The first ever tourbillon from Seiko, A tourbillon with three-dimensional engraving and lacquer work inspired by the art of the Edo period.
Based on Credor’s ultra-thin movement, Caliber 68, the Fugaku Tourbillon Limited Edition demonstrates Japanese craftsmanship at its finest in its movement adjustment, its metal engraving and its lacquer finishing.
It is a masterpiece created by the diverse skills of three of Seiko’s most experienced craftsmen, all of whom have been recognized as Contemporary Master Craftsmen by the government of Japan and two of them were awarded with the Meal with Yellow Ribbon. The watch’s name, FUGAKU, is a synonym for Mt. Fuji, the mountain that inspires the design.
The new tourbillon movement, caliber 6830, is less than 4mm thin and is made and assembled by
Satoshi Hiraga. Kiyoshi Terui is the engraver, and the overall design, including the integration of the tourbillon, metal engraving, and lacquer work, is the work entrusted to Nobuhiro Kosugi. Urushi expert Isshu Tamura contributes the lacquer finish. Together, their skills and advanced techniques have yielded a work of art that expresses the essence of the Japanese sense of beauty.
Katsushika Hokusai’s series ‘Thirty-six Views of Mount Fuji’ is renowned worldwide and is an icon of Japanese culture. Painted in the 19th century in the Edo period, The Great Wave off Kanagawa brought Hokusai worldwide fame, thanks to its strikingly dynamic composition and use of perspective.
This print inspired the creation of this watch.
The delicacy of the dial engraving is extraordinary. Kiyoshi Terui worked to the limits of his technical skill in engraving to breathe three-dimensional life into the wave that dominates the scene depicted on the dial. The 18k yellow and white gold wave is 1.6mm at its thickest and 0.5mm at its thinnest.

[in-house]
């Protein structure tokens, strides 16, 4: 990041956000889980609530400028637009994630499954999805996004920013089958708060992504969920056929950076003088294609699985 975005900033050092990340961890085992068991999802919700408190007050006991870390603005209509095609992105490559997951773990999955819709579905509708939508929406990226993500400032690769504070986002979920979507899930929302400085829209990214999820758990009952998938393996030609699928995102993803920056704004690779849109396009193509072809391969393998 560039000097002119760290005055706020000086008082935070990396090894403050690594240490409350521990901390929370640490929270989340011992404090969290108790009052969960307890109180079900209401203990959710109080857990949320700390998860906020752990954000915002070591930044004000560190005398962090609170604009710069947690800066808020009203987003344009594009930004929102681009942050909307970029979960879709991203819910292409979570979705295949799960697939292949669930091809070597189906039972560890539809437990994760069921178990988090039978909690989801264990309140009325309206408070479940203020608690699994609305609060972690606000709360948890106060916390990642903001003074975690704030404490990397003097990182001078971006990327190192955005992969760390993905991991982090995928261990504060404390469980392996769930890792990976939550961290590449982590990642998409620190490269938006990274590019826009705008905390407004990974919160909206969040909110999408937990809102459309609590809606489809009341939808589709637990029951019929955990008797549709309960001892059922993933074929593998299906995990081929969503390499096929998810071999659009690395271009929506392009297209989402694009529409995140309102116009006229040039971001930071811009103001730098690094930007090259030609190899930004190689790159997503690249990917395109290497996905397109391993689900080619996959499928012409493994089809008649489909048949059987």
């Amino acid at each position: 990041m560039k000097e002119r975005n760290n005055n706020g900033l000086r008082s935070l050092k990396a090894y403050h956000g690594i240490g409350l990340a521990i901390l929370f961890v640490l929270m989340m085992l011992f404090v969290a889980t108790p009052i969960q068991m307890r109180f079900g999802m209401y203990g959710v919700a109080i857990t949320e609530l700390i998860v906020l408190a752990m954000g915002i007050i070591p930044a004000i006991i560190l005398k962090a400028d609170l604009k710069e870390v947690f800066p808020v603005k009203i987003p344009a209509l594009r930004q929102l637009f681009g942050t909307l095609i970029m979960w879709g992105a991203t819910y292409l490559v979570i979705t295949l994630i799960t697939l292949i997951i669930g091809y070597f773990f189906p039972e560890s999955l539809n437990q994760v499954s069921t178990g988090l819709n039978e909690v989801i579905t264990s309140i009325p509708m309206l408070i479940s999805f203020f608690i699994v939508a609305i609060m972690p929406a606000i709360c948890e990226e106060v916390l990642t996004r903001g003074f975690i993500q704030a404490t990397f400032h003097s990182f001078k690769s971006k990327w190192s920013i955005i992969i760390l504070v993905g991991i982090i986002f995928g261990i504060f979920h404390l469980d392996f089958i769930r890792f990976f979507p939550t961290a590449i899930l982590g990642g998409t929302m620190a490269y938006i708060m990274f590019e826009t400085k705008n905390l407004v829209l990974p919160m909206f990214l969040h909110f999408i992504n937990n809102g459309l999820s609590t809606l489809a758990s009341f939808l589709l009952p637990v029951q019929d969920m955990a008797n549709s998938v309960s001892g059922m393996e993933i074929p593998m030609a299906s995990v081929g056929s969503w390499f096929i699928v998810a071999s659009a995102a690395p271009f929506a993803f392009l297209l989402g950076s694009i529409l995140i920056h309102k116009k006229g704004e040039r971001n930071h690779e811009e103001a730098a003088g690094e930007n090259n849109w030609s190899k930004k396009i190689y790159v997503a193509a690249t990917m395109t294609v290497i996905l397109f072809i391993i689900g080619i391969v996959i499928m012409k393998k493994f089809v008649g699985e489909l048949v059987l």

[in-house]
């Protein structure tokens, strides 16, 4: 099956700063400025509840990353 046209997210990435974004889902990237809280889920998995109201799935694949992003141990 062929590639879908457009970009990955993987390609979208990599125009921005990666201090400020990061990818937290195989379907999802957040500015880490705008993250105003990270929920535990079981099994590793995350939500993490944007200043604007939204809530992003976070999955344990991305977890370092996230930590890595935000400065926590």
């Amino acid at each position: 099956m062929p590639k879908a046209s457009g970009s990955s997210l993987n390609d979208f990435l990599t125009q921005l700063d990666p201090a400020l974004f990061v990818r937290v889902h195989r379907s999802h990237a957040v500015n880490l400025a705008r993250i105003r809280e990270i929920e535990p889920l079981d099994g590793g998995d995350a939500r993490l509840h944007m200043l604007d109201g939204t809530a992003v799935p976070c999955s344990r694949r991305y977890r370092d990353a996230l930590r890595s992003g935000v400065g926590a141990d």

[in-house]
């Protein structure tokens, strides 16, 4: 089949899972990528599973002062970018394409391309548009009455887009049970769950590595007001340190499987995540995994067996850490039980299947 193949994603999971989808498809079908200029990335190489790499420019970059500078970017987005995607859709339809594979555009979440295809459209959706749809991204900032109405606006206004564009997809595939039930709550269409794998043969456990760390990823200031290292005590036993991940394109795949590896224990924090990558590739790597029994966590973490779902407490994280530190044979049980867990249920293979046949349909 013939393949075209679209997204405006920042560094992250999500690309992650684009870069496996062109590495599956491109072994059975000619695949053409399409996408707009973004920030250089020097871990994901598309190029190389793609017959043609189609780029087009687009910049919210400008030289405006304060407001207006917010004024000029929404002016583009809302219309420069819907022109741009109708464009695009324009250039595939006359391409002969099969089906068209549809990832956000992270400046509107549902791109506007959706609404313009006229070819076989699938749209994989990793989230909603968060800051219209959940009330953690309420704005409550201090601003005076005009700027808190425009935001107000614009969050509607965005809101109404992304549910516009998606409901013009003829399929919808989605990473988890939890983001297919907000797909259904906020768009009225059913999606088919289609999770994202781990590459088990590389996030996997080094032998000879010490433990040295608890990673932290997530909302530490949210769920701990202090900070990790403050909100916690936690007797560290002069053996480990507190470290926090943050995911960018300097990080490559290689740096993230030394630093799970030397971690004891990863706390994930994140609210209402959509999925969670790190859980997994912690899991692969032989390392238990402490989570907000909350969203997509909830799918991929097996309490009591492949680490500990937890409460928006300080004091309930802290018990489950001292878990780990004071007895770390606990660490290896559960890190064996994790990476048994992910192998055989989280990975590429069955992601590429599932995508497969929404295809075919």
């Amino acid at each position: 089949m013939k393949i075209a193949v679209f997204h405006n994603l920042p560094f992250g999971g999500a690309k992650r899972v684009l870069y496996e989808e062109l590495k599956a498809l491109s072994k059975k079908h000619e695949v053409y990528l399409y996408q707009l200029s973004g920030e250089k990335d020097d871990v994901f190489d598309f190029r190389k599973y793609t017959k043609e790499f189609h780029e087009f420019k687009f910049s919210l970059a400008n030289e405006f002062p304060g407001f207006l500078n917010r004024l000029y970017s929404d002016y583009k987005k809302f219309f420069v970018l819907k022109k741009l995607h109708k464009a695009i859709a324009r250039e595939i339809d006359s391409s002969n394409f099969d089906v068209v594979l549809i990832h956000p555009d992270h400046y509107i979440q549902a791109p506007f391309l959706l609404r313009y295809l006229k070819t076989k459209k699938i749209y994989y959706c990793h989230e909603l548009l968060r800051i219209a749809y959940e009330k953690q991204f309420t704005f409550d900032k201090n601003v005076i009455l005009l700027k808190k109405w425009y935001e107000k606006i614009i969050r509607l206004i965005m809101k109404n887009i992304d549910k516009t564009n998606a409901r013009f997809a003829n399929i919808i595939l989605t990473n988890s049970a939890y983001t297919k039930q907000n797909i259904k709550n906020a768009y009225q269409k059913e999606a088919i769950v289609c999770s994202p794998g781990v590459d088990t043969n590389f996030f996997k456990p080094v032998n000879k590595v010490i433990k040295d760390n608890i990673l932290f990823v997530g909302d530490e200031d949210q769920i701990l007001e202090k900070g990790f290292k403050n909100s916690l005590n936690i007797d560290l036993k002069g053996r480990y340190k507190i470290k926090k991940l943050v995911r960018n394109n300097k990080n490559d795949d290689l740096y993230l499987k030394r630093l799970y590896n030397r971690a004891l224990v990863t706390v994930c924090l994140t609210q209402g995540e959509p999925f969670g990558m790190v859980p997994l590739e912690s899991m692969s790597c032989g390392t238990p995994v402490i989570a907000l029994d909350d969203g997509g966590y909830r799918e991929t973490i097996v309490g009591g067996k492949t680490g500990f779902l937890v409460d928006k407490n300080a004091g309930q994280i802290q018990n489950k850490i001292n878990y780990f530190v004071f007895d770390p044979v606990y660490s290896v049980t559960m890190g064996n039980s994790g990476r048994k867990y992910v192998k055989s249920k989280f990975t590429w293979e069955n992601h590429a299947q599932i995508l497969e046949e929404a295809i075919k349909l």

The Fugaku model has unique colors that are born out of the combination of engraving and lacquer. By introducing a world of color into the intricate engraving, the carved design comes to shine prominently with three-dimensional depth. The scene behind the dial evokes a sky at dawn, with a lush gradient of navy blue to purple brought to life through the colored lacquer. The extremely advanced techniques required in the creation of the color gradient are the product of hours of painstaking effort by the world-renowned lacquer artist Isshu Tamura, all to express the most precise of hues in a lacquer that is just 0.1mm thick. The Credor emblem on the dial is also handcrafted by Mr. Tamura in gold lacquer, or Maki-e.
Fine mother-of-pearl work adorns the traditional Japanese Seigaiha (waves in a blue ocean) patterning on the 6-side and the clouds and plovers on the 12-side, meticulously expressing the richness of Japanese natural scenery. Each of the hour markers is also richly finished in 18K yellow gold.
The reverse side of the watch features the same wave, combining engraving and lacquer finishing to create a modern, sharp and brilliant version of the theme. On the balance wheel bridge is the outline shape of Mt. Fuji.
The magnificent 43mm diameter platinum case is adorned with forty-three blue sapphires, arrayed in harmony with the dial in a beautiful gradation of color. The case side is inlayed with mother-of-pearl providing an intricate finish.
Caliber 6830 is a mechanical movement based on the ultra-thin Caliber 68 family, and is Seiko’s first ever tourbillon movement. Caliber 6830 was created utilizing the utmost in mechanical movement manufacturing expertise, with the base part a mere 1.98mm thick. Including the carriage, the whole movement measures just 3.98mm in depth, and the diameter is just 25.6mm, with the result that it is the world’s smallest tourbillon by volume*. The volume has been reduced by the use of a unique pallet fork design and by the integration of the wheel and bridge. Weight, too, has been reduced with the use of titanium in some parts of the carriage.
* As of March, 2016. Based on Seiko’s research. Just eight watches will be made and they will be presented at Seiko’s Boutiques worldwide in 2016.